Sunday, December 27, 2015

Immersion Blender

We have a simple rule in our kitchen: if we buy a new piece of equipment, something has to go.

We go a long way with good knives and a couple decent pots, and we don't use many gadgets. But I do like my immersion blender, and have been using it for over ten years. 

I can make a creamy soup in a few minutes from ingredients in the freezer:
Stock (see previous post)
Mirepoix (see previous post)
Leftover roasted vegetables (e.g., carrots, sweet potatoes, squash)
A spoonful of tomato paste (for acid, color, umami)
Salt and pepper
I just heat all this up, then blend right in the pot. The result is better than canned.

I never make the same soup twice. For example, spices, or fresh ginger (stored in the freezer), or garlic move the soup around the world.

Other dishes I make with the immersion blender include eggplant dip and a surprisingly good banana chocolate "ice cream." The "ice cream" is actually:
Bananas, a little past their prime, saved in the freezer, thawed slightly
A couple good heaps of cocoa powder
A small amount of milk to help everything to grip while it is being blended
Cleanup is minimal compared to the mess made transferring liquids to a countertop blender.

Thursday, December 17, 2015

Palm Springs Hiking

Palm Springs, CA, is surrounded by mountains and lovely trails: good reasons to be there last week.

There are downsides to hiking in the Palm Springs area:
  • Too much driving to trailheads. It took one to two hours.
  • Days are short at this time of year. When my partner and I were hiking around Palm Springs last week, the sun set soon after 4:30 p.m.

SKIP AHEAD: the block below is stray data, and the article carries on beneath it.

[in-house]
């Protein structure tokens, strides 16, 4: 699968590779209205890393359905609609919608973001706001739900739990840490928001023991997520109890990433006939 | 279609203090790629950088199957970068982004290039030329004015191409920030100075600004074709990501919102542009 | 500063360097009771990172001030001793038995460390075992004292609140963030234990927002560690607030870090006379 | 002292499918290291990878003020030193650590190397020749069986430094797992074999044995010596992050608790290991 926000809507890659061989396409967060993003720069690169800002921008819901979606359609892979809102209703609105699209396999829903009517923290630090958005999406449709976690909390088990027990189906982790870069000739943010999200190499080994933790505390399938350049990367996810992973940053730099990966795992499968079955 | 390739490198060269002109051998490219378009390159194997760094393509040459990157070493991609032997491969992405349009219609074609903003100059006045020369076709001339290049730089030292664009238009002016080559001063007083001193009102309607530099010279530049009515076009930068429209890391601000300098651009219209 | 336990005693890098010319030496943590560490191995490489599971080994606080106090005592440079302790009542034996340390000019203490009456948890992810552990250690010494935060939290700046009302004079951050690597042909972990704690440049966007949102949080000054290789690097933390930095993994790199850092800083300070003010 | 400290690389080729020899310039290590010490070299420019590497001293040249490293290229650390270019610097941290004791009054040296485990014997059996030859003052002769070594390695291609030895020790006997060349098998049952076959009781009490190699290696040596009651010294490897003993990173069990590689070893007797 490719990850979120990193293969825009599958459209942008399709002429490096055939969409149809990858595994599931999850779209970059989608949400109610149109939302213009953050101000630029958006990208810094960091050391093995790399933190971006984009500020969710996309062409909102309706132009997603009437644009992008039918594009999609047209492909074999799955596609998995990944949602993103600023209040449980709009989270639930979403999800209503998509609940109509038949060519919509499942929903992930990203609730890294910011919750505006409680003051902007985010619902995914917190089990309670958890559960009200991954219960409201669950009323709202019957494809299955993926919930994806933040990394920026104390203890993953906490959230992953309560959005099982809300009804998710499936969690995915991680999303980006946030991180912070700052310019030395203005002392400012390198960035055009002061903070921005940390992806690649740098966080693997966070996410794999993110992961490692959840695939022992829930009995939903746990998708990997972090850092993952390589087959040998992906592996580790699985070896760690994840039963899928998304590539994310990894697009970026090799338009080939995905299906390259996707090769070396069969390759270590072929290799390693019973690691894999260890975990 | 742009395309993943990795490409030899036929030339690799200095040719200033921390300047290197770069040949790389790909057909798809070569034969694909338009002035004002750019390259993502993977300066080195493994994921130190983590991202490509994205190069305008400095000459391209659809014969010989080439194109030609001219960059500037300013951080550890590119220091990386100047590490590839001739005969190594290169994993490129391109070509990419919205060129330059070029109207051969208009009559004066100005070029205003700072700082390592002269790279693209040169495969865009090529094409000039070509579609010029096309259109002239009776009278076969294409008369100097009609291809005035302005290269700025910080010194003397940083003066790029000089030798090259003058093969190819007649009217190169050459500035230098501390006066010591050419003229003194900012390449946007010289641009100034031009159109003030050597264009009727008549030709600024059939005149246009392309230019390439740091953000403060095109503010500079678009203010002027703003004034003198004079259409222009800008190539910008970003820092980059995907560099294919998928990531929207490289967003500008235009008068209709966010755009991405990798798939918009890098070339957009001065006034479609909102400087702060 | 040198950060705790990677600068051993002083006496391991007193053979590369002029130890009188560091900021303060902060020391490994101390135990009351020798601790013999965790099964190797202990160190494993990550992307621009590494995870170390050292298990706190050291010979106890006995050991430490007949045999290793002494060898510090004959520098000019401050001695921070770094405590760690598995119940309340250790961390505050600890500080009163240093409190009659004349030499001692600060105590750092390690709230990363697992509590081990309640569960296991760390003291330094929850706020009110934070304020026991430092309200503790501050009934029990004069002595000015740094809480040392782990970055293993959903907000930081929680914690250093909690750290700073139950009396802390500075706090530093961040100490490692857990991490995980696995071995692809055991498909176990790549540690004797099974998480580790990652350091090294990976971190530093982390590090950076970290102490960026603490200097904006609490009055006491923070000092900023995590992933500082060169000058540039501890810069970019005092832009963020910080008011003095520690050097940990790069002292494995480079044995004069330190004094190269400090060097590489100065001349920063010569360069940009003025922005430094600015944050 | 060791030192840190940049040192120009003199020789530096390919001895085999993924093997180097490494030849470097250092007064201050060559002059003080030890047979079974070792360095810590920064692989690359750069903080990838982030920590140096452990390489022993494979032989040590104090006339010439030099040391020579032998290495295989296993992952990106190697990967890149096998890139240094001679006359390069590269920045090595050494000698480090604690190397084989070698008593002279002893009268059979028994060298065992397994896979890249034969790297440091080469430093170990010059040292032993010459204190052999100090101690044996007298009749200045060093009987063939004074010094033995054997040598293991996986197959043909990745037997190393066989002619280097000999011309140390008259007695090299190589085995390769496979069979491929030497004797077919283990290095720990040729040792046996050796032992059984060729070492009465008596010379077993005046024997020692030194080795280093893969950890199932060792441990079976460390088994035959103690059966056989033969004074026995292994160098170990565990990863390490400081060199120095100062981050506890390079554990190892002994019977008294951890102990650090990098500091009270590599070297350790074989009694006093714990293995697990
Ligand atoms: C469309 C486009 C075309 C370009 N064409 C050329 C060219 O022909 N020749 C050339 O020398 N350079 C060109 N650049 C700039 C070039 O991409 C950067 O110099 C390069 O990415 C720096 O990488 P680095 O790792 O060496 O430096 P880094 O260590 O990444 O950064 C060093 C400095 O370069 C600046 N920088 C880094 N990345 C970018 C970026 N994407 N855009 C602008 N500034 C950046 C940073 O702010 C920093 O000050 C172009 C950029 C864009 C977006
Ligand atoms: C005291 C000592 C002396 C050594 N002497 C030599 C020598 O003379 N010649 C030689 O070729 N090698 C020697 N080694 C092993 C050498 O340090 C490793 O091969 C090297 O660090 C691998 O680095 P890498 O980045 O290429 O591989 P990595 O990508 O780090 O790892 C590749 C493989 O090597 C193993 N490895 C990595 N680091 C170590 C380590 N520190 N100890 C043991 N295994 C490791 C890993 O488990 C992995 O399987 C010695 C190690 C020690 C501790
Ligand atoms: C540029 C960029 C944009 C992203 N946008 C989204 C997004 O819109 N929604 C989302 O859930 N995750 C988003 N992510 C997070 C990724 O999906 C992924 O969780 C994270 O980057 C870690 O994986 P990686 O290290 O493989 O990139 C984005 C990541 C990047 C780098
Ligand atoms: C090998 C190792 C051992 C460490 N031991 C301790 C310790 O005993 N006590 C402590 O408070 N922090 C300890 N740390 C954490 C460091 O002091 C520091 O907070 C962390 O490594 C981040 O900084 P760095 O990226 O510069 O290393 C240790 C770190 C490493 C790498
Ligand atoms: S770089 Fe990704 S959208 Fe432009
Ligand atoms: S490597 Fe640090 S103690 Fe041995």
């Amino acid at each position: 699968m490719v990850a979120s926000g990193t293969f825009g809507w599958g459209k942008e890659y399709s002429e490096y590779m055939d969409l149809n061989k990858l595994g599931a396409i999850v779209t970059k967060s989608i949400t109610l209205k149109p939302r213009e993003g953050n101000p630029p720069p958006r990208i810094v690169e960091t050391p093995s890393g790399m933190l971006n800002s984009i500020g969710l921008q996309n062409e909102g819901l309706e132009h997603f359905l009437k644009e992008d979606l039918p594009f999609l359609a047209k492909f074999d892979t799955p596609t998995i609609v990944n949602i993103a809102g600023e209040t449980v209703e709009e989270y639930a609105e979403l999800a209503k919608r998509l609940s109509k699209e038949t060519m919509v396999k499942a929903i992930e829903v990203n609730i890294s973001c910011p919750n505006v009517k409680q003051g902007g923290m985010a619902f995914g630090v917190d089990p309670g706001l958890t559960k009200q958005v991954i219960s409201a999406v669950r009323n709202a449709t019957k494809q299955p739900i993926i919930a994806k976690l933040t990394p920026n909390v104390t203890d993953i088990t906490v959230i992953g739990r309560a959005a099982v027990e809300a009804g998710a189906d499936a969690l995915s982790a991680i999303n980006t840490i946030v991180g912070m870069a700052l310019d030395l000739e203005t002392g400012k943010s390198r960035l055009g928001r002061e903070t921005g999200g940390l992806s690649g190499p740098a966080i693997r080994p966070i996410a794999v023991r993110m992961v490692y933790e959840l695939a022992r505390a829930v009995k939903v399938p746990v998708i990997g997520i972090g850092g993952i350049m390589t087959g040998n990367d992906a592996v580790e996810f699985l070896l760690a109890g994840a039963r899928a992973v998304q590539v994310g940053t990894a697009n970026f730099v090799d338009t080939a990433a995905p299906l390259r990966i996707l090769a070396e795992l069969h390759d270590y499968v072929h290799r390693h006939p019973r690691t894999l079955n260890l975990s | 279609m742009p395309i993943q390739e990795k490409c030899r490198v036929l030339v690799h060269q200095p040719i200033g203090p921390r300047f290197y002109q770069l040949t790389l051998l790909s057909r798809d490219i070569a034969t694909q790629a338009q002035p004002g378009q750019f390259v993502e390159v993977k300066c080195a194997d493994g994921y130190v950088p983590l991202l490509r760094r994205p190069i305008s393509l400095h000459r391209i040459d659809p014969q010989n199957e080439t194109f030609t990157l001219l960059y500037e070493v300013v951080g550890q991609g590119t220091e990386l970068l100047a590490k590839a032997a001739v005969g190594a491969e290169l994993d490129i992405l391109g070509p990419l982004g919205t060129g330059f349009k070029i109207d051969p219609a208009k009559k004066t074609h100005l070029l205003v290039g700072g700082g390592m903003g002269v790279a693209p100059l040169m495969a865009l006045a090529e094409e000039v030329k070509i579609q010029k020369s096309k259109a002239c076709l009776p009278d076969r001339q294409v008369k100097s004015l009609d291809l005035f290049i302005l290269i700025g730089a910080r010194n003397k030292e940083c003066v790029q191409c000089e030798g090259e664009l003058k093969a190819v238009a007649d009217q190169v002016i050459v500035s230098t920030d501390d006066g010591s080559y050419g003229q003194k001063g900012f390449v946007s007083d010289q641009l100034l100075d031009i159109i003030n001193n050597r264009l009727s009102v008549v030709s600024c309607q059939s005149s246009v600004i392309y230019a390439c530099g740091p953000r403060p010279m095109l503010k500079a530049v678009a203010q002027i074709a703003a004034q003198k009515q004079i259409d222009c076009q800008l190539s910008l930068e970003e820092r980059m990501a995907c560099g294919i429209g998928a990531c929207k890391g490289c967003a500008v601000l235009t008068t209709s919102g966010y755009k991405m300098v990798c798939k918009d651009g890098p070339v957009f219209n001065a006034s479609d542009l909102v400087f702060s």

But there are upsides to being in Palm Springs in early December:
  • Comfortable, dry climate. The average high in July is 108°F, but in December, the temperature reached the low 80's. At higher elevations, the temperature was in the 50's. 
  • Cheap digs. We stayed in a comfortable resort for close to one-third of prices charged later in December through the rest of the winter.

Friday, December 4, 2015

Urban Hike: Early Nordeast Houses

If I didn't know better I would walk right past this unassuming house. It looks to be about the right size and style for Nordeast (Northeast Minneapolis), and it's in a typical neighborhood.

A typical Nordeast neighborhood has a bunch of churches and bars. There's five churches within a couple blocks of this house, and plenty bars within staggering distance.

The house was built some time in the 1850's through 1870's making it one of just a handful of houses in Minneapolis surviving from that time. The Minneapolis fire of 1893 destroyed more than 23 surrounding blocks, but somehow spared this house.